Brownfield loan goes to downtown block | Arkansas Blog

Brownfield loan goes to downtown block

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Developer Scott Reed, who purchased four buildings on the west side of the 500 block of Main Street, is getting a boost from the EPA in the form of a $916,000 loan from the Pulaski County Brownfield Revolving Loan Fund to get rid of asbestos, lead paint and other environmental dangers in the buildings so they can be turned into lofts and arts-related businesses.

Pulaski County Judge Buddy Villines, Mayor Mark Stodola and North Little Rock mayoral candidate and director of commerce Joe Smith talked this morning about the Brownfield Fund's help in marketing properties that are otherwise too expensive to develop in both Little Rock and North Little Rock's old downtowns. Stodola said the EPA was helping to create a "renaissance" in downtown, making it possible for buildings that have been empty since the 1980s to put back into use.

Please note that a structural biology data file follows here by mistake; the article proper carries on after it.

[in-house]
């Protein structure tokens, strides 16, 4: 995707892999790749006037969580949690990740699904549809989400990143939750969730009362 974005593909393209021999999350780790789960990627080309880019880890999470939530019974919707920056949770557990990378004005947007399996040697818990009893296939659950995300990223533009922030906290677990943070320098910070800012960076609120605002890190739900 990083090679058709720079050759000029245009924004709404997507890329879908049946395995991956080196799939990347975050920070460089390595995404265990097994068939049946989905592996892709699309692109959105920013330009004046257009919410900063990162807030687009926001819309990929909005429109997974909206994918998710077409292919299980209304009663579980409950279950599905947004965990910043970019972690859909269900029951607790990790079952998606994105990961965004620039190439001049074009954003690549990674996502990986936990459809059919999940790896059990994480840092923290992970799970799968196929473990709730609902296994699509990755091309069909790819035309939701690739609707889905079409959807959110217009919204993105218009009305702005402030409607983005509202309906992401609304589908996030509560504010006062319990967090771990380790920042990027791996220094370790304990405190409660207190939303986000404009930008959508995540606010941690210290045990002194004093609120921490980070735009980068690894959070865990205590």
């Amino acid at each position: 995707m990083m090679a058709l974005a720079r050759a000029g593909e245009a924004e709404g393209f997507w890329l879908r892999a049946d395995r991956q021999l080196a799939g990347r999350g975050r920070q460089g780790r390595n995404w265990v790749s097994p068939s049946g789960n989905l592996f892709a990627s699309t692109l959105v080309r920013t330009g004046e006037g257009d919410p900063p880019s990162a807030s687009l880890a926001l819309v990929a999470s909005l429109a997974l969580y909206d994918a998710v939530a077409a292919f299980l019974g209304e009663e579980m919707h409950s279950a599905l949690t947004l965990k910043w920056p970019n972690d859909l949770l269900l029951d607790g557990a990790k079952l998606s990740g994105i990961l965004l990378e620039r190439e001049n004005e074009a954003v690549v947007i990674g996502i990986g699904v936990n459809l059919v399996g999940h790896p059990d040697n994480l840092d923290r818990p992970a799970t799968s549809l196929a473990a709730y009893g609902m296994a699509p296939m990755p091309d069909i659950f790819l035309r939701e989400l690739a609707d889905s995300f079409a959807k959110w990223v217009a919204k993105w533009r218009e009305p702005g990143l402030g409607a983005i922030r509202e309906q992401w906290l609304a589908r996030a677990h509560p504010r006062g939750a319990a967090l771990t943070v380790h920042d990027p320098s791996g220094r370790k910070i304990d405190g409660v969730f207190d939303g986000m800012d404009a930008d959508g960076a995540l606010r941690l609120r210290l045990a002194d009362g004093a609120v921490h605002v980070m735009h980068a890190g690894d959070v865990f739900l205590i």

Wooten Epes, speaking for Reed, said the developer paid $1.5 million for the buildings, which will be restored in consultation with the Arkansas Historic Preservation Program and the National Parks Service for use as lower-income residences, giving investors tax credits. The lofts will be developed for all income levels, including some low income. Epes said the entire project will represent an investment of $8 million, not counting the federal remediation dollars.

The four buildings to be rehabbed include the 12-story building at the corner of 5th and Main (1909, originally named the State Bank Building), the MM Cohn Building (1941), the Arkansas Building at the corner of 6th and Main (1899, built as the headquarters of the Pfeifer Brothers Department Store) and the Arkansas Annex, also known as the Kahn building (1954).

Reed also got a Brownfield Loan to restore a building in the 400 block of Main Street as the K-Lofts, where Porter's Jazz Club was located for a while. The lofts have not yet been constructed. He is also building four houses with a loan 267,334 in Neighborhood Stabilization Act I funds from the Arkansas Development and Finance Authority, but has yet to sign a draft contract with ADFA renegotiated after he had to pull out of a larger contract for 30 houses. He has until March 20, 2013, to complete the homes.

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